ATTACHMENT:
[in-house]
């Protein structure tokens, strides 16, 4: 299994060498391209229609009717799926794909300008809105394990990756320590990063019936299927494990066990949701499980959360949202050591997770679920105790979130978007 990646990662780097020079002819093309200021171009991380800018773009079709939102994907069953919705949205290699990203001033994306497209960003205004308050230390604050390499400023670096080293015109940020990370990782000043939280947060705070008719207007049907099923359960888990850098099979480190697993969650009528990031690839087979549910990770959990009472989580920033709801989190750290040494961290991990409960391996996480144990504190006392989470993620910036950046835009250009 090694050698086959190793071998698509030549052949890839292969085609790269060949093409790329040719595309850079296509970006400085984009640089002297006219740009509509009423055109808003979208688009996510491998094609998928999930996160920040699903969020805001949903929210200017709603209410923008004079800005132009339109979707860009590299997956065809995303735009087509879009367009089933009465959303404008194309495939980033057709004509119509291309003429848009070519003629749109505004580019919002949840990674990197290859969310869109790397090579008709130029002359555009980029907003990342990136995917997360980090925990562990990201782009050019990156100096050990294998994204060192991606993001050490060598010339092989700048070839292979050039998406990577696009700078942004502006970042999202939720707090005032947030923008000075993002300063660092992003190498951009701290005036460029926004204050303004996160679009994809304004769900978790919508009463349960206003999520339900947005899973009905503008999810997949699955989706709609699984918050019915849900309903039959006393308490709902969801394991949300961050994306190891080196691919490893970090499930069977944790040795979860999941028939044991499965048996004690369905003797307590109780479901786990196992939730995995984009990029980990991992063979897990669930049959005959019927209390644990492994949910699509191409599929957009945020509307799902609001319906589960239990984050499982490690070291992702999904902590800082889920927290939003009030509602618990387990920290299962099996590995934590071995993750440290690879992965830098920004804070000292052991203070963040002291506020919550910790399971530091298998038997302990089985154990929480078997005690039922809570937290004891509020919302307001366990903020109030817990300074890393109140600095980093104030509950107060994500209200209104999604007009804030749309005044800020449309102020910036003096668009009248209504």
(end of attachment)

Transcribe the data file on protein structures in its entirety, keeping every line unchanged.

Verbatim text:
[in-house]
């Protein structure tokens, strides 16, 4: 299994060498391209229609009717799926794909300008809105394990990756320590990063019936299927494990066990949701499980959360949202050591997770679920105790979130978007 990646990662780097020079002819093309200021171009991380800018773009079709939102994907069953919705949205290699990203001033994306497209960003205004308050230390604050390499400023670096080293015109940020990370990782000043939280947060705070008719207007049907099923359960888990850098099979480190697993969650009528990031690839087979549910990770959990009472989580920033709801989190750290040494961290991990409960391996996480144990504190006392989470993620910036950046835009250009 090694050698086959190793071998698509030549052949890839292969085609790269060949093409790329040719595309850079296509970006400085984009640089002297006219740009509509009423055109808003979208688009996510491998094609998928999930996160920040699903969020805001949903929210200017709603209410923008004079800005132009339109979707860009590299997956065809995303735009087509879009367009089933009465959303404008194309495939980033057709004509119509291309003429848009070519003629749109505004580019919002949840990674990197290859969310869109790397090579008709130029002359555009980029907003990342990136995917997360980090925990562990990201782009050019990156100096050990294998994204060192991606993001050490060598010339092989700048070839292979050039998406990577696009700078942004502006970042999202939720707090005032947030923008000075993002300063660092992003190498951009701290005036460029926004204050303004996160679009994809304004769900978790919508009463349960206003999520339900947005899973009905503008999810997949699955989706709609699984918050019915849900309903039959006393308490709902969801394991949300961050994306190891080196691919490893970090499930069977944790040795979860999941028939044991499965048996004690369905003797307590109780479901786990196992939730995995984009990029980990991992063979897990669930049959005959019927209390644990492994949910699509191409599929957009945020509307799902609001319906589960239990984050499982490690070291992702999904902590800082889920927290939003009030509602618990387990920290299962099996590995934590071995993750440290690879992965830098920004804070000292052991203070963040002291506020919550910790399971530091298998038997302990089985154990929480078997005690039922809570937290004891509020919302307001366990903020109030817990300074890393109140600095980093104030509950107060994500209200209104999604007009804030749309005044800020449309102020910036003096668009009248209504």